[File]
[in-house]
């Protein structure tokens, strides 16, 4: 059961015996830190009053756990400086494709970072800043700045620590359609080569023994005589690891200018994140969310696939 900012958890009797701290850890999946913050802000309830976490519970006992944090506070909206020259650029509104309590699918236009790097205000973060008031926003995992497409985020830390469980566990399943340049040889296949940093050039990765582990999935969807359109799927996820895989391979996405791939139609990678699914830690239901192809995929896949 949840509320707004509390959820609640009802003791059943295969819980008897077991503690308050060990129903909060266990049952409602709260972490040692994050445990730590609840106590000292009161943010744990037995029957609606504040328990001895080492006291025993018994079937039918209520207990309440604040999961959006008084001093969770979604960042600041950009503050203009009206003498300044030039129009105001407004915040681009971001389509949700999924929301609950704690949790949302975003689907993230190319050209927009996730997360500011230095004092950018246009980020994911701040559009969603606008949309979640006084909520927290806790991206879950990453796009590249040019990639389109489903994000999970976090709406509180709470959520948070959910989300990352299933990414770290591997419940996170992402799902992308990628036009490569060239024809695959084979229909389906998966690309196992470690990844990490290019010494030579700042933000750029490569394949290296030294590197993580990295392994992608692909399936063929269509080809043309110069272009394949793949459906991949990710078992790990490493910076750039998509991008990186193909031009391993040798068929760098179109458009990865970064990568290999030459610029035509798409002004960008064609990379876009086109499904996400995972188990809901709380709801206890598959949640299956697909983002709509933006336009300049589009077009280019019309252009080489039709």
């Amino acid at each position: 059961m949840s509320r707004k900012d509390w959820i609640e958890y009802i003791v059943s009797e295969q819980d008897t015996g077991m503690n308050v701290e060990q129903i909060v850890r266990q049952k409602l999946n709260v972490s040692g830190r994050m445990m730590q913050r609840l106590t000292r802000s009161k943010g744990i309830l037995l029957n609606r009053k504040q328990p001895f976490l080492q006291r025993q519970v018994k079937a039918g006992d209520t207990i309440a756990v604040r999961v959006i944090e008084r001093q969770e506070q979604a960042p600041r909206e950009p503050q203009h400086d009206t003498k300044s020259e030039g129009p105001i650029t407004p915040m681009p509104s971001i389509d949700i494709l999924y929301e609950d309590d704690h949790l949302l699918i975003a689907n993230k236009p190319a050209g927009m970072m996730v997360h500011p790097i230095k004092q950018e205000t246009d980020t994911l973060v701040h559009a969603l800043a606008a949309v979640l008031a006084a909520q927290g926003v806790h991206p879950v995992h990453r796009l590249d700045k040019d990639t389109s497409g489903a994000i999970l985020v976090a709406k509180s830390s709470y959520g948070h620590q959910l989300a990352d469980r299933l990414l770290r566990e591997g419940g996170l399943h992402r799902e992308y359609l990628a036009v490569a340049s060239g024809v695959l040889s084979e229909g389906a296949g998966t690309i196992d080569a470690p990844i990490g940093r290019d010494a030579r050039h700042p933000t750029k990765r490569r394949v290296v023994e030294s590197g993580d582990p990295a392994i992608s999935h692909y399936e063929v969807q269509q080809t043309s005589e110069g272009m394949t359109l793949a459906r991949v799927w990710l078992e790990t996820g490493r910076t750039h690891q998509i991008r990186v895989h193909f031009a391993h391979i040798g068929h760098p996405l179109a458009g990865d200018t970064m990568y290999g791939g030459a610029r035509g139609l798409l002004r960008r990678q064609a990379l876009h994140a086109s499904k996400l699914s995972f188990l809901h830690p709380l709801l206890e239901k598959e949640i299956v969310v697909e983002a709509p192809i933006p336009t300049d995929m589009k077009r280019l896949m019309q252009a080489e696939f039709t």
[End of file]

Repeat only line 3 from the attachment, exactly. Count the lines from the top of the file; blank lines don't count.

């Amino acid at each position: 059961m949840s509320r707004k900012d509390w959820i609640e958890y009802i003791v059943s009797e295969q819980d008897t015996g077991m503690n308050v701290e060990q129903i909060v850890r266990q049952k409602l999946n709260v972490s040692g830190r994050m445990m730590q913050r609840l106590t000292r802000s009161k943010g744990i309830l037995l029957n609606r009053k504040q328990p001895f976490l080492q006291r025993q519970v018994k079937a039918g006992d209520t207990i309440a756990v604040r999961v959006i944090e008084r001093q969770e506070q979604a960042p600041r909206e950009p503050q203009h400086d009206t003498k300044s020259e030039g129009p105001i650029t407004p915040m681009p509104s971001i389509d949700i494709l999924y929301e609950d309590d704690h949790l949302l699918i975003a689907n993230k236009p190319a050209g927009m970072m996730v997360h500011p790097i230095k004092q950018e205000t246009d980020t994911l973060v701040h559009a969603l800043a606008a949309v979640l008031a006084a909520q927290g926003v806790h991206p879950v995992h990453r796009l590249d700045k040019d990639t389109s497409g489903a994000i999970l985020v976090a709406k509180s830390s709470y959520g948070h620590q959910l989300a990352d469980r299933l990414l770290r566990e591997g419940g996170l399943h992402r799902e992308y359609l990628a036009v490569a340049s060239g024809v695959l040889s084979e229909g389906a296949g998966t690309i196992d080569a470690p990844i990490g940093r290019d010494a030579r050039h700042p933000t750029k990765r490569r394949v290296v023994e030294s590197g993580d582990p990295a392994i992608s999935h692909y399936e063929v969807q269509q080809t043309s005589e110069g272009m394949t359109l793949a459906r991949v799927w990710l078992e790990t996820g490493r910076t750039h690891q998509i991008r990186v895989h193909f031009a391993h391979i040798g068929h760098p996405l179109a458009g990865d200018t970064m990568y290999g791939g030459a610029r035509g139609l798409l002004r960008r990678q064609a990379l876009h994140a086109s499904k996400l699914s995972f188990l809901h830690p709380l709801l206890e239901k598959e949640i299956v969310v697909e983002a709509p192809i933006p336009t300049d995929m589009k077009r280019l896949m019309q252009a080489e696939f039709t």